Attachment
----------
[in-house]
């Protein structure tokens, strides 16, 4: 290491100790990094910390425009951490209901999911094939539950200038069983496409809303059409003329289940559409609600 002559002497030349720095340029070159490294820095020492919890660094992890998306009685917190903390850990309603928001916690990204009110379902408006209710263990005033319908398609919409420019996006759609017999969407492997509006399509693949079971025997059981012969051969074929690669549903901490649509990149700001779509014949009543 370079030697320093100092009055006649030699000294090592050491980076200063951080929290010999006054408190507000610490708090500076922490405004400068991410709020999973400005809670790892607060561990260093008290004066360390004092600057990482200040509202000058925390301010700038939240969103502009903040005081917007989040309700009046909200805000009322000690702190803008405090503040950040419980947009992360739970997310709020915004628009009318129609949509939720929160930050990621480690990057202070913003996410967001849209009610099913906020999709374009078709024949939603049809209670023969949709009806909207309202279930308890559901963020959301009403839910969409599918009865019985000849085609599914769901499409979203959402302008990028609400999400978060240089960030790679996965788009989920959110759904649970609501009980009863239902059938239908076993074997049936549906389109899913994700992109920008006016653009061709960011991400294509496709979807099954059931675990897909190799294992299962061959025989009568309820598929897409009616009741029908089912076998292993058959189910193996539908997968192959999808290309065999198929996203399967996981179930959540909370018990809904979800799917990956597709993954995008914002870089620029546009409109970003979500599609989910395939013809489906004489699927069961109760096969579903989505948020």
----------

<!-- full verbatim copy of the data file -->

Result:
[in-house]
């Protein structure tokens, strides 16, 4: 290491100790990094910390425009951490209901999911094939539950200038069983496409809303059409003329289940559409609600 002559002497030349720095340029070159490294820095020492919890660094992890998306009685917190903390850990309603928001916690990204009110379902408006209710263990005033319908398609919409420019996006759609017999969407492997509006399509693949079971025997059981012969051969074929690669549903901490649509990149700001779509014949009543 370079030697320093100092009055006649030699000294090592050491980076200063951080929290010999006054408190507000610490708090500076922490405004400068991410709020999973400005809670790892607060561990260093008290004066360390004092600057990482200040509202000058925390301010700038939240969103502009903040005081917007989040309700009046909200805000009322000690702190803008405090503040950040419980947009992360739970997310709020915004628009009318129609949509939720929160930050990621480690990057202070913003996410967001849209009610099913906020999709374009078709024949939603049809209670023969949709009806909207309202279930308890559901963020959301009403839910969409599918009865019985000849085609599914769901499409979203959402302008990028609400999400978060240089960030790679996965788009989920959110759904649970609501009980009863239902059938239908076993074997049936549906389109899913994700992109920008006016653009061709960011991400294509496709979807099954059931675990897909190799294992299962061959025989009568309820598929897409009616009741029908089912076998292993058959189910193996539908997968192959999808290309065999198929996203399967996981179930959540909370018990809904979800799917990956597709993954995008914002870089620029546009409109970003979500599609989910395939013809489906004489699927069961109760096969579903989505948020």